|1. One of two photos on the cover of the April, 1930 issue Pacific Municipalities. Looking northwest.|
|2. Caption to the two photos on the April, 1930 cover of Pacific Municipalities.|
From the beginning, agricultural research and education at the UC Farm created an unusual density of humans and other animals in adjacent corners of rural Yolo and Solano counties. Not commonly recognized but of fundamental import, that density produced a large and increasing stream of what is politely termed “sewage.”
Merely to avoid inundation--much less health and aesthetic disasters--significant control measures were required. One of these was a “sewage works” plant constructed in 1926 in the northeast section of the intersection of Old Davis Road and the South Fork of Putah Creek (images 1, 2 and 8).
This plant appears to have been “state of the art” at the time because the association of people who operate such works in California named it the “Plant of the Year” in 1929. Indeed, this was also the first time this award had been made because the organization-- the California Sewage Works Association--had only recently formed.
I became aware of this story in email exchanges with wastewater historian Dr. Nicholas Pinhey, whose interests led him to focus on this plant because of its unique place in sewage history. His publications on the subject include the following article, from which I quote below:*
Here is Dr. Pinhey’s account of the basic facts of the plant:
|3. Pinhey, p. 13.|
As most everyone recognizes, the physical plant aspects of the UC Farm/UCD have always been (and continue to be) highly dynamic. Facilities are frequently erected, demolished, remodeled and repurposed. Such has also been the case with sewage management. Pinhey further reports about the plant:
|4. Ibid, p. 16.|
I would be remiss if I neglected to call attention to the role of the revered John Jacobson, Superintendent of Construction on the Farm from the early days to his untimely death in 1941. He made the major decisions regarding this plant, sewage management in general, and most everything else built on the campus in the first decades. He even organized the tour of this very plant that we see here (images 5 and 9a).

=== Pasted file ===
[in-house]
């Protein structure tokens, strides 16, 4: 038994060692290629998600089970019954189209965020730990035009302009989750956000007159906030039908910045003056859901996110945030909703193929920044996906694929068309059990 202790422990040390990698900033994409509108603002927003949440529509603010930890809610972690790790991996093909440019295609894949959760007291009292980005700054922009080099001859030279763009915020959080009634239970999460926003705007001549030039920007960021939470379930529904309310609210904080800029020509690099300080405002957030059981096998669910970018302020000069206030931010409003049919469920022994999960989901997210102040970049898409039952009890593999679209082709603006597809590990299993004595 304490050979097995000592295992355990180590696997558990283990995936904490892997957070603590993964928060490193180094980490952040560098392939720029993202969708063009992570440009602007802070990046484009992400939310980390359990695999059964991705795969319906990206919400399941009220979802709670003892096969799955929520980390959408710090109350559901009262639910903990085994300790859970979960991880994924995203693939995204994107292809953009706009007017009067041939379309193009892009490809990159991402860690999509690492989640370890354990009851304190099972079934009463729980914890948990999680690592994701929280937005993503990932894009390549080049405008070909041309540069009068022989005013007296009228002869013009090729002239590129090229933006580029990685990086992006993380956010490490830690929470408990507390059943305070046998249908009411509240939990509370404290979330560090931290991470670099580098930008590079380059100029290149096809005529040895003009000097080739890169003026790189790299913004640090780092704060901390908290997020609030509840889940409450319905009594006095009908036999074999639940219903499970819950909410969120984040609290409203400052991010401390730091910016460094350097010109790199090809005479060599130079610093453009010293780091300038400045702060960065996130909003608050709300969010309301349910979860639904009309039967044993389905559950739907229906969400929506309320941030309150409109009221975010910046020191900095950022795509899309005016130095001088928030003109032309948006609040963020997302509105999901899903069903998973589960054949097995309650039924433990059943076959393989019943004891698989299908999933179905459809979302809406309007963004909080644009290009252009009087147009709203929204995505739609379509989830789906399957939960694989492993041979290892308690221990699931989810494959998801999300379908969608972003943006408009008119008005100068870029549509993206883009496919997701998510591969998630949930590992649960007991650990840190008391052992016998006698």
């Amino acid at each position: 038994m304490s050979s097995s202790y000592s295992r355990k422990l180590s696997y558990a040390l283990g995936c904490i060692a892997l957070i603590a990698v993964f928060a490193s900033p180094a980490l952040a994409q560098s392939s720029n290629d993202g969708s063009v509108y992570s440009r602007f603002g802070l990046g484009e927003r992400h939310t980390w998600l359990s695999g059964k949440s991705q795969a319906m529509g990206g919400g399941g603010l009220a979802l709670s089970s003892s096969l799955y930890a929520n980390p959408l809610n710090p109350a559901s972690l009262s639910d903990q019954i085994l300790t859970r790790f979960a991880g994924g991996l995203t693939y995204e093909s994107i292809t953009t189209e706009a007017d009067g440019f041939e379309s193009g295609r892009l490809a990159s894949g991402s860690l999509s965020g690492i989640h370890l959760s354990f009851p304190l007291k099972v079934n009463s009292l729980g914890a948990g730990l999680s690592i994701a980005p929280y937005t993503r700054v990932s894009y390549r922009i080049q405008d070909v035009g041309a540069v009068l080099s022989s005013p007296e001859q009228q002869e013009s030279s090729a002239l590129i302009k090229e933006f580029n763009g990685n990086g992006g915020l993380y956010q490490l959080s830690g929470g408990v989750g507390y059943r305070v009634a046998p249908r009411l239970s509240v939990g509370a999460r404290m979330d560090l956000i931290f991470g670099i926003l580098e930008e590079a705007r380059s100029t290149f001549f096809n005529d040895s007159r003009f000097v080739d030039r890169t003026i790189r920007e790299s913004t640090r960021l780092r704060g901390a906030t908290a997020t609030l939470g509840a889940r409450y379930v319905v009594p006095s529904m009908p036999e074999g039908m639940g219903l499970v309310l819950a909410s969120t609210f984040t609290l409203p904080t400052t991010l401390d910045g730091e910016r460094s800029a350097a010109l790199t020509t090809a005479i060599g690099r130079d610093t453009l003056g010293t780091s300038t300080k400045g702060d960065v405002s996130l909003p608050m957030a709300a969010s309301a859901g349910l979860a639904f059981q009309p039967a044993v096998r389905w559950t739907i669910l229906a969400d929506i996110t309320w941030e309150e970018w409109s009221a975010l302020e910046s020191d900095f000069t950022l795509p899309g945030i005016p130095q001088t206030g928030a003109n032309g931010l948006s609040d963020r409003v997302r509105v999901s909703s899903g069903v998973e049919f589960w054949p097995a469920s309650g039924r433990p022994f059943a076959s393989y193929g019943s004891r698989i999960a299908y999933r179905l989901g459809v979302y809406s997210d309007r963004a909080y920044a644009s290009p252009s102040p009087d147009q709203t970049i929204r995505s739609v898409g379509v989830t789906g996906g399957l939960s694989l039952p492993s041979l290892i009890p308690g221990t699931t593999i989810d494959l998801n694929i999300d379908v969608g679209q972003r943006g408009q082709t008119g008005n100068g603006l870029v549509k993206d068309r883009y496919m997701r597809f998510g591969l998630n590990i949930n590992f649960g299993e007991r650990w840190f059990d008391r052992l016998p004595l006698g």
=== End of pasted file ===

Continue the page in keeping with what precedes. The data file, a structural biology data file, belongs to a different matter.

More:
As well, he is a significant figure in Davis town history. Having elsewhere published accounts of these activities and, I hope, rescued him from obscurity, let me only here reference further information that can be found on Davis History Today and in his UC In Memoriam:
In addition to discovering the 1930 motion picture footage of this plant, described in Davis History Today # 262,** Dr. Pinhey has also identified other photos of it and of Jacobson published in the April, 1930 issue of the League of California Municipalities magazine, Pacific Municipalities. Some of these images are reproduced above and below in this report.
Last, I could not but wonder what the site of the plant looked like today. I therefore checked the view on Google Earth (image 8) and went to the Raptor Center and looked around. Images 9a and 9b attempt to show a 1930 view of the Sprinkling Filter and what is there today. And, Images 10a and 10b intend to juxtapose the 1930 view of the Pump Station and Imhoff Tank with today’s scene. Like Dr. Pinhey, I conclude that the major features of the plant are still there and have been repurposed for California Raptor Center use.
* Dr. Pinhey graciously shared his UC Farm sewage works materials with me and made helpful suggestions, especially regarding final edits and corrections. I thank him very much.
|6. Second photo on the cover described in images 1 & 2, above. Looking Southwest over the South Fork of Putah Creek.|
|7. Still from the film described and linked to in the text.|
|8. Google Earth 2107. Looking west, Putah Creek is on the left, Old Davis Road is at the top.|
|9a. Looking northwest toward the plant, 1930.|
|9b. Looking northwest to the plant, 2017.|
|10b. Pump house and Imhoff Tank, 2017.|